meddle

[med-l]
verb (used without object), meddled, meddling.
to involve oneself in a matter without right or invitation; interfere officiously and unwantedly: Stop meddling in my personal life!

Origin:
1250–1300; Middle English medlen < Old French me(s)dler, variant of mesler (French mêler) < Vulgar Latin *misculāre, frequentative of Latin miscēre to mix

meddler, noun
meddlingly, adverb
overmeddle, verb (used without object), overmeddled, overmeddling.
unmeddled, adjective
unmeddling, adjective
unmeddlingly, adverb

medal, meddle, metal, mettle.


intervene, intrude, pry.
Dictionary.com Unabridged
Based on the Random House Dictionary, © Random House, Inc. 2014.
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World English Dictionary
meddle (ˈmɛdəl)
 
vb
1.  (usually foll by with) to interfere officiously or annoyingly
2.  (usually foll by in) to involve oneself unwarrantedly: to meddle in someone's private affairs
 
[C14: from Old French medler, ultimately from Latin miscēre to mix]
 
'meddler
 
n
 
'meddling
 
adj
 
'meddlingly
 
adv

Collins English Dictionary - Complete & Unabridged 10th Edition
2009 © William Collins Sons & Co. Ltd. 1979, 1986 © HarperCollins
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Etymonline
Word Origin & History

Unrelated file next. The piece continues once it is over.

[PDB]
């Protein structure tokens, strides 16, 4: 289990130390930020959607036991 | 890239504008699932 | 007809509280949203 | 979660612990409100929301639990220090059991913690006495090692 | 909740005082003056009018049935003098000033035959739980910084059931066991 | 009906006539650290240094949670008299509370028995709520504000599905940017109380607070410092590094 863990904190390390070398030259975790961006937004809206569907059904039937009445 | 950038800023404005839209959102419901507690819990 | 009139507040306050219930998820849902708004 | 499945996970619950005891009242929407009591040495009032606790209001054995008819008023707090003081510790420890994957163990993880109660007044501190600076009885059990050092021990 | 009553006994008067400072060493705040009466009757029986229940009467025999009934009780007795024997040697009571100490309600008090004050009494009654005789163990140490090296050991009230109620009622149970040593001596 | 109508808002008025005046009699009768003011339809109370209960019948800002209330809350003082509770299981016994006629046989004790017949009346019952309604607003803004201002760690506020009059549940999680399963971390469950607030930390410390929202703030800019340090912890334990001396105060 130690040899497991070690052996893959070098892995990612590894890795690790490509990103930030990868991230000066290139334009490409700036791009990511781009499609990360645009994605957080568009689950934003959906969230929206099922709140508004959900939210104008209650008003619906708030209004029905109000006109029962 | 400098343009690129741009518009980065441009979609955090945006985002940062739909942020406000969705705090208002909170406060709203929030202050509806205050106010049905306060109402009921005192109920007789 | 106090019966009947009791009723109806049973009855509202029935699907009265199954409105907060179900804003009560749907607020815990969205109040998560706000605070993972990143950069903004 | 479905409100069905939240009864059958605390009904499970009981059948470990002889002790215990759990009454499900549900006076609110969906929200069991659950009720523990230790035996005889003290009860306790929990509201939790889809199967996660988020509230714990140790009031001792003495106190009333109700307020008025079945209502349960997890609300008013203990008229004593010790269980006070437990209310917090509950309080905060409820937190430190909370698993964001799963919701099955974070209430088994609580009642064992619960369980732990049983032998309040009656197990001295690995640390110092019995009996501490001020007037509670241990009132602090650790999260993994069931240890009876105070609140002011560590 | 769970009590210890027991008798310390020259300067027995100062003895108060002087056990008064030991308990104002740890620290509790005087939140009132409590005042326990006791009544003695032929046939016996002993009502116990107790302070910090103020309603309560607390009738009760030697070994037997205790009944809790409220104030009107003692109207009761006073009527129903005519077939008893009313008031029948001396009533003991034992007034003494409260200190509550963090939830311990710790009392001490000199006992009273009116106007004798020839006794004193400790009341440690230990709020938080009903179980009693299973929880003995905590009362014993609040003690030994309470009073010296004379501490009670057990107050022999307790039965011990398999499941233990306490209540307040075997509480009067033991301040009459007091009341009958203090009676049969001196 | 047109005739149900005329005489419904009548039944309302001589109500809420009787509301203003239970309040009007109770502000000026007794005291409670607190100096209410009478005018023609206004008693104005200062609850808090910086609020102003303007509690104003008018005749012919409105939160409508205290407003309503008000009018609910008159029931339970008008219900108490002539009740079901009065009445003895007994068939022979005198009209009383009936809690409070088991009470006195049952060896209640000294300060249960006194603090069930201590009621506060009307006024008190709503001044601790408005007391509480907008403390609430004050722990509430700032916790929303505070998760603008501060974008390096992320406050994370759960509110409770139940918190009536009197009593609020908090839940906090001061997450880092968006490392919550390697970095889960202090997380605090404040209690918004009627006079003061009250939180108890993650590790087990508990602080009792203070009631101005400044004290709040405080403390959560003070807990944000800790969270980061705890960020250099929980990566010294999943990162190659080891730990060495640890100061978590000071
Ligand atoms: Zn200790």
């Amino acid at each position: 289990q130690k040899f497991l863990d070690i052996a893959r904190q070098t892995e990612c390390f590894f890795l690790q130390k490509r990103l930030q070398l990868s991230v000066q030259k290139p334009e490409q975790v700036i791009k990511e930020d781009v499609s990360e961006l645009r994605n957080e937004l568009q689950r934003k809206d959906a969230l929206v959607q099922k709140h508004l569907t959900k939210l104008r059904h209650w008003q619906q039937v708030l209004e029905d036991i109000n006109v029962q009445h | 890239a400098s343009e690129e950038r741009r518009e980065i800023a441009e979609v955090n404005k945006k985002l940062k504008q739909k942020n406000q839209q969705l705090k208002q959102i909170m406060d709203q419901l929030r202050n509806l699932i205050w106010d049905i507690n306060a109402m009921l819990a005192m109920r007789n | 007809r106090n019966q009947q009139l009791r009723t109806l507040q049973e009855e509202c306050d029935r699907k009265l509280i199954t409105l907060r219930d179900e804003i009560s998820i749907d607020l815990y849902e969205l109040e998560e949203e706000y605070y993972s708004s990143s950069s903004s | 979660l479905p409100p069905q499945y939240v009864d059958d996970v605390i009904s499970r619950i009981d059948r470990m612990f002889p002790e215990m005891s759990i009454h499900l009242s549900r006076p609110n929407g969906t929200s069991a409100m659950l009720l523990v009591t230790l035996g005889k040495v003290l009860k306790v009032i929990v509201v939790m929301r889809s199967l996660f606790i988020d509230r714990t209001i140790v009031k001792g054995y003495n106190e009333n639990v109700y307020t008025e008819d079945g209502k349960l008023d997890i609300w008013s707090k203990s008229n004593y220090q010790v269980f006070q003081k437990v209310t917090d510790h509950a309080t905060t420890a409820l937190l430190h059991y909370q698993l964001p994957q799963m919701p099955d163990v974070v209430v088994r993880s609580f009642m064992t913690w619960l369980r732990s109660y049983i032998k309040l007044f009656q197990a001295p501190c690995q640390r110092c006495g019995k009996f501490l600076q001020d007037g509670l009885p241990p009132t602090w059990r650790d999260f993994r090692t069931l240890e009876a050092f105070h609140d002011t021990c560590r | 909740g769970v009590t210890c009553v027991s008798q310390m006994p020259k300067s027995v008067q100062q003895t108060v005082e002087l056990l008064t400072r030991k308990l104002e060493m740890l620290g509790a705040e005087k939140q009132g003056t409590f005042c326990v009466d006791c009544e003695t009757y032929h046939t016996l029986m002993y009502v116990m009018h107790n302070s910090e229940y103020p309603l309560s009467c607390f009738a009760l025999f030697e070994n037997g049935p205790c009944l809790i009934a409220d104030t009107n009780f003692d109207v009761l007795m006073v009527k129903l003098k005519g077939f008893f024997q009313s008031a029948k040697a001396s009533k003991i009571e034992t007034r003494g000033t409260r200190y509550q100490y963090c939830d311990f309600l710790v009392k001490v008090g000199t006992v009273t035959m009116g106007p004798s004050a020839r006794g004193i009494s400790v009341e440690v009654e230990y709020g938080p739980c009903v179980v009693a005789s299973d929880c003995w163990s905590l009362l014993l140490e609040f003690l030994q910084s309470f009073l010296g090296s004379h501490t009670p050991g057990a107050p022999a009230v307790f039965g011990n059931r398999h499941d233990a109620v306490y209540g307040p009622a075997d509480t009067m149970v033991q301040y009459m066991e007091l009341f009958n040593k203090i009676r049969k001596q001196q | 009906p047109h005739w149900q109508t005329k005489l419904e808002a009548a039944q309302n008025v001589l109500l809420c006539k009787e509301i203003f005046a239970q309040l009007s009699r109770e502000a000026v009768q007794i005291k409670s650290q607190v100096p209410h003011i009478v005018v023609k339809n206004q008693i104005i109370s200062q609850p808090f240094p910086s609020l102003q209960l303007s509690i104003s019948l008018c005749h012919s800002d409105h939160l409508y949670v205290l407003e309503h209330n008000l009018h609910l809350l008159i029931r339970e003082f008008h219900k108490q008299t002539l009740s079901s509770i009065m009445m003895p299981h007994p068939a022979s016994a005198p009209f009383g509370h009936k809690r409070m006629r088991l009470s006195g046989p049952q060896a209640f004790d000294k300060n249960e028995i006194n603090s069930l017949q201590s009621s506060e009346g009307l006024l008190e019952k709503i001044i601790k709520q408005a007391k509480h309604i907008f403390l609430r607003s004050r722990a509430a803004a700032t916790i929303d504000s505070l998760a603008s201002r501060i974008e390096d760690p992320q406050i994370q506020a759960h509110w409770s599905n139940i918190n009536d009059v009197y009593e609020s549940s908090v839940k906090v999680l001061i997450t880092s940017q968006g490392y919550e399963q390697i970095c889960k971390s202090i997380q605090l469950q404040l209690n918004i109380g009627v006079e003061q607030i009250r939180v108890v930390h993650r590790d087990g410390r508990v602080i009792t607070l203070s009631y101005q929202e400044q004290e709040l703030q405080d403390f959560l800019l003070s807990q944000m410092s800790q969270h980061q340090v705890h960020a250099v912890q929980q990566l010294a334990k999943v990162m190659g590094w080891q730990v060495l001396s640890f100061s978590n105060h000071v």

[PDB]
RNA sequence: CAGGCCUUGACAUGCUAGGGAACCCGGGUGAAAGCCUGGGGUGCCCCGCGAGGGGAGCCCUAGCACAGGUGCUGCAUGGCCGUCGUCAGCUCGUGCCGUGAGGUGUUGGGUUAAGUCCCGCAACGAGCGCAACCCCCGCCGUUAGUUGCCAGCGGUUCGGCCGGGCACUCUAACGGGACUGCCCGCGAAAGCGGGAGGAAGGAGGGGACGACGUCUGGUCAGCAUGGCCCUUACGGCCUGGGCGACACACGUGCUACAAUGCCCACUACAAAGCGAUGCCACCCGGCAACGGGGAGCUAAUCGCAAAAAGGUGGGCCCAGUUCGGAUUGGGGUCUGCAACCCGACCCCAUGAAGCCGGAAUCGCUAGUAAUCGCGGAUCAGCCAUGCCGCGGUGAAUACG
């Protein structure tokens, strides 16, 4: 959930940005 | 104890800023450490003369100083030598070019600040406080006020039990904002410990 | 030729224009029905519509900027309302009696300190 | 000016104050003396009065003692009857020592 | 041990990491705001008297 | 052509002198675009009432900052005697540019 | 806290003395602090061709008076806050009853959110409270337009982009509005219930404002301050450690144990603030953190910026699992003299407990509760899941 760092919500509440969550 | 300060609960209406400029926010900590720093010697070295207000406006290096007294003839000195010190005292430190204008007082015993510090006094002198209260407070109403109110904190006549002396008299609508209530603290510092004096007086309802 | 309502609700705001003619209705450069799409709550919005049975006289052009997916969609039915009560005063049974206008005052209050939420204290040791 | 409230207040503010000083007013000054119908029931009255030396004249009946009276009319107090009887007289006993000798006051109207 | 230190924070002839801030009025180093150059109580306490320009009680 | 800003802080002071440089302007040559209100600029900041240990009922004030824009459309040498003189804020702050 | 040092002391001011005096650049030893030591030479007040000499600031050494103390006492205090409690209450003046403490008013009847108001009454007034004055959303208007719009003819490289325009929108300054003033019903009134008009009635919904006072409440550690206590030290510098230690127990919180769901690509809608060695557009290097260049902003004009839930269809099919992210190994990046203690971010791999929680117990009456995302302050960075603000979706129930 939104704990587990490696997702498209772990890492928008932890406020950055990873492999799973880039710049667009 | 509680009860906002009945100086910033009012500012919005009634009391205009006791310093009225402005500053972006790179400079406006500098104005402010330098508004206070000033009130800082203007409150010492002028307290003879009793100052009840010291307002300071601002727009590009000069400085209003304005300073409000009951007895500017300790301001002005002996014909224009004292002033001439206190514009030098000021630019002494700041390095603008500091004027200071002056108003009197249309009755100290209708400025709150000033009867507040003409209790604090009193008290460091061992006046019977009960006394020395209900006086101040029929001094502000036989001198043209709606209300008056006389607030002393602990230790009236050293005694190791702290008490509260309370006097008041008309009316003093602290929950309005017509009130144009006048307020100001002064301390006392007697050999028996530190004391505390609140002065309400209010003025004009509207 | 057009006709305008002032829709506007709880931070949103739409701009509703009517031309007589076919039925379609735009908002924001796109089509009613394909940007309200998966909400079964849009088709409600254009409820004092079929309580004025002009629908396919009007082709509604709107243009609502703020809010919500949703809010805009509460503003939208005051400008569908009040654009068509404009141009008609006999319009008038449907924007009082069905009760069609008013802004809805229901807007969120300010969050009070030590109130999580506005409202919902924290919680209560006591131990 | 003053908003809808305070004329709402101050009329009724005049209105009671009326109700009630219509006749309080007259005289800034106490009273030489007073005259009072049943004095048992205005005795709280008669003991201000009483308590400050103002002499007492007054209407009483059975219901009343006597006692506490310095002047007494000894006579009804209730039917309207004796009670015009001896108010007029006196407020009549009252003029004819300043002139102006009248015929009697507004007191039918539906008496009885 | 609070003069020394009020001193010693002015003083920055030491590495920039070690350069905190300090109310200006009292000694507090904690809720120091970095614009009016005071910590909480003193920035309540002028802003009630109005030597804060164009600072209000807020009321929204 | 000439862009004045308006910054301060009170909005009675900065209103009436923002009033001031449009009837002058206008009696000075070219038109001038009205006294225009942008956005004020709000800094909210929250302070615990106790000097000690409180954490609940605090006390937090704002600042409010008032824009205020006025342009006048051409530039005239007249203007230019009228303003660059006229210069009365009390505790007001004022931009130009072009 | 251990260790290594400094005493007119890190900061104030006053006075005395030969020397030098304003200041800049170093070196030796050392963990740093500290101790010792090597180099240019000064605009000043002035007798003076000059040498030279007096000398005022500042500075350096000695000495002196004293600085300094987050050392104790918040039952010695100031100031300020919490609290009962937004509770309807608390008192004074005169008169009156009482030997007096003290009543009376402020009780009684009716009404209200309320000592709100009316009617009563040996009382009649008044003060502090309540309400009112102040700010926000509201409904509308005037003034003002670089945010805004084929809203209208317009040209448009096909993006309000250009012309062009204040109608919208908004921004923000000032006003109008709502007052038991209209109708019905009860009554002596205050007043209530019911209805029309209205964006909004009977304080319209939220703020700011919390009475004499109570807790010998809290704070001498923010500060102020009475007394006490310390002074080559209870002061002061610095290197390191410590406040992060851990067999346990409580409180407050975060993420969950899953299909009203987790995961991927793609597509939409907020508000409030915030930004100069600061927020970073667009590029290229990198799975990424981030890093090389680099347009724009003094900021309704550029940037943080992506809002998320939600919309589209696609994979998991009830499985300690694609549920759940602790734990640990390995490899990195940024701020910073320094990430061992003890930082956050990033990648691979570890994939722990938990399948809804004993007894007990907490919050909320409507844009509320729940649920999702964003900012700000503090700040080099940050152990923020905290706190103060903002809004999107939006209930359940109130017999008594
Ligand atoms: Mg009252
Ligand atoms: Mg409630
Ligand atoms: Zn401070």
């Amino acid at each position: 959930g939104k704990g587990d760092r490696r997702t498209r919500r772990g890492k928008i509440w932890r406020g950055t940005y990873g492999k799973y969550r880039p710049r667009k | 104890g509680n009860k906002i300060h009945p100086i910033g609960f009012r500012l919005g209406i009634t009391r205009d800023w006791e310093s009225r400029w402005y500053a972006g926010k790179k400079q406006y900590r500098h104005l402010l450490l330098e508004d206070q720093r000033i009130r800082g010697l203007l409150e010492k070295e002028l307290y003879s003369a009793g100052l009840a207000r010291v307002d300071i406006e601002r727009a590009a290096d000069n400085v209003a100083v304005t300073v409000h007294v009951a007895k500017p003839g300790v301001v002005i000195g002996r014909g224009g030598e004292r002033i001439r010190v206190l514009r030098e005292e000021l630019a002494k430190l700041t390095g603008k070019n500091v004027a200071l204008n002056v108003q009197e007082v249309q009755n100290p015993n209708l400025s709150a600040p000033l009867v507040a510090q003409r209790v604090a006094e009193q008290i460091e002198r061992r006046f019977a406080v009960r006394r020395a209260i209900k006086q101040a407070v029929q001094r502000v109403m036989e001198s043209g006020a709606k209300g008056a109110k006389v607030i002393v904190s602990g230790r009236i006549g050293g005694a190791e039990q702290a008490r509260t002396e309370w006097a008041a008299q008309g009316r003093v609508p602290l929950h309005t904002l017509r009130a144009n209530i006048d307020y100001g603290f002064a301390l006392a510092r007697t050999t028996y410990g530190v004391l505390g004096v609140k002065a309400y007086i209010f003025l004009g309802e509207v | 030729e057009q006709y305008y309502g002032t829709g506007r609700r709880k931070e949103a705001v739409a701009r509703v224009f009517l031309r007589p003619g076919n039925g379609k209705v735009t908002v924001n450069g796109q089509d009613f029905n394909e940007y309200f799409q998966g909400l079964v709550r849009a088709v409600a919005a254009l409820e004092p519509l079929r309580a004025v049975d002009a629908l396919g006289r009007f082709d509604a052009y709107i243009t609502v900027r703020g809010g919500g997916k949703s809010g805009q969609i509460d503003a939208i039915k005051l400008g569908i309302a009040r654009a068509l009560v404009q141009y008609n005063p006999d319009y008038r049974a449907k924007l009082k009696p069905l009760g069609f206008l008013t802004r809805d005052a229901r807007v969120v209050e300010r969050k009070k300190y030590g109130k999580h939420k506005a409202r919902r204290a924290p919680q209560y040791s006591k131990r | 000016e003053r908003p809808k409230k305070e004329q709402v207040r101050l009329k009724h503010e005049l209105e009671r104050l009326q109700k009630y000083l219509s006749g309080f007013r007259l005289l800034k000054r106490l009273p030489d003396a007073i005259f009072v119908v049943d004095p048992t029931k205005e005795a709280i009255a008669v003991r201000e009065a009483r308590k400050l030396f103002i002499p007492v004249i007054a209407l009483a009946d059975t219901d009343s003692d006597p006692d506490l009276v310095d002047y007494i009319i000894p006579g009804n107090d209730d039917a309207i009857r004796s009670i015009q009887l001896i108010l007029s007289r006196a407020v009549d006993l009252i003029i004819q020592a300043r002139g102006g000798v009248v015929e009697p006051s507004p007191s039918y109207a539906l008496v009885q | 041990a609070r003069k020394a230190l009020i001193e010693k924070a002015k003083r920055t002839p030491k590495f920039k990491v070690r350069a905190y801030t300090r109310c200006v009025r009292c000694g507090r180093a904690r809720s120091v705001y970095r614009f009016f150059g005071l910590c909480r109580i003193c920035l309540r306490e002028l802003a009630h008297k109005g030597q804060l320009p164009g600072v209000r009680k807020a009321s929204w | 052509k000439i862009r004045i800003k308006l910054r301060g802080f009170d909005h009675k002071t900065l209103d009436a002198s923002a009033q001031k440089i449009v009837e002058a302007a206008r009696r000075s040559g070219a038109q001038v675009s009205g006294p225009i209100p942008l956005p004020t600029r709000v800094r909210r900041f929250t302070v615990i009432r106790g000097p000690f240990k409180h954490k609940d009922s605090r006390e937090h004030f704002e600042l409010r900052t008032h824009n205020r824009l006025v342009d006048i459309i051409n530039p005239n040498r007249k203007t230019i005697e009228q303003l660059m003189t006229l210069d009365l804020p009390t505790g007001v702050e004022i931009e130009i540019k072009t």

meddle
late 13c., "to mingle," from O.N.Fr. medler (O.Fr. mesler) "to mix, mingle, to meddle," from V.L. *misculare, from L. miscere "to mix" (see mix). Meaning "to concern oneself" (usually disparaging) is attested from early 15c. From mid-14c. to 1700, it also was a euphemism for
"have sexual intercourse." Related: Meddled; meddler; meddlesome; meddling.
Online Etymology Dictionary, © 2010 Douglas Harper
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Example sentences
Great mischief is possible if boards try to meddle with the substance of the
  curriculum.
In banking too, the government has shown an itch to meddle.
Do not meddle in the affairs of geeks, for they are subtle and will get even.
Unfortunately, such dysfunctions tend to remain unaddressed because no outsider
  wants or dares to meddle in a marriage.
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